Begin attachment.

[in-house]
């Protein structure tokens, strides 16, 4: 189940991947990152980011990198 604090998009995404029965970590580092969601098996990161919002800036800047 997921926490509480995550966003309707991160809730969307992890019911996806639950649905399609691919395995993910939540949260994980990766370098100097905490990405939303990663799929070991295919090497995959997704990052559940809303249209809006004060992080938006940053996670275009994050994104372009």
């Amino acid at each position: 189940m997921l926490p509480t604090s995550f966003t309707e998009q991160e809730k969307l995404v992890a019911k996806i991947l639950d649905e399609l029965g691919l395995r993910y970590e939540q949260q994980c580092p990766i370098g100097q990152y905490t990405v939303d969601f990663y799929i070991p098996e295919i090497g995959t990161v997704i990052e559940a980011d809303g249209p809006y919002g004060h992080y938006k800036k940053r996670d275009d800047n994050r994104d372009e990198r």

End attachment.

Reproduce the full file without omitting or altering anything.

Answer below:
[in-house]
């Protein structure tokens, strides 16, 4: 189940991947990152980011990198 604090998009995404029965970590580092969601098996990161919002800036800047 997921926490509480995550966003309707991160809730969307992890019911996806639950649905399609691919395995993910939540949260994980990766370098100097905490990405939303990663799929070991295919090497995959997704990052559940809303249209809006004060992080938006940053996670275009994050994104372009």
């Amino acid at each position: 189940m997921l926490p509480t604090s995550f966003t309707e998009q991160e809730k969307l995404v992890a019911k996806i991947l639950d649905e399609l029965g691919l395995r993910y970590e939540q949260q994980c580092p990766i370098g100097q990152y905490t990405v939303d969601f990663y799929i070991p098996e295919i090497g995959t990161v997704i990052e559940a980011d809303g249209p809006y919002g004060h992080y938006k800036k940053r996670d275009d800047n994050r994104d372009e990198r």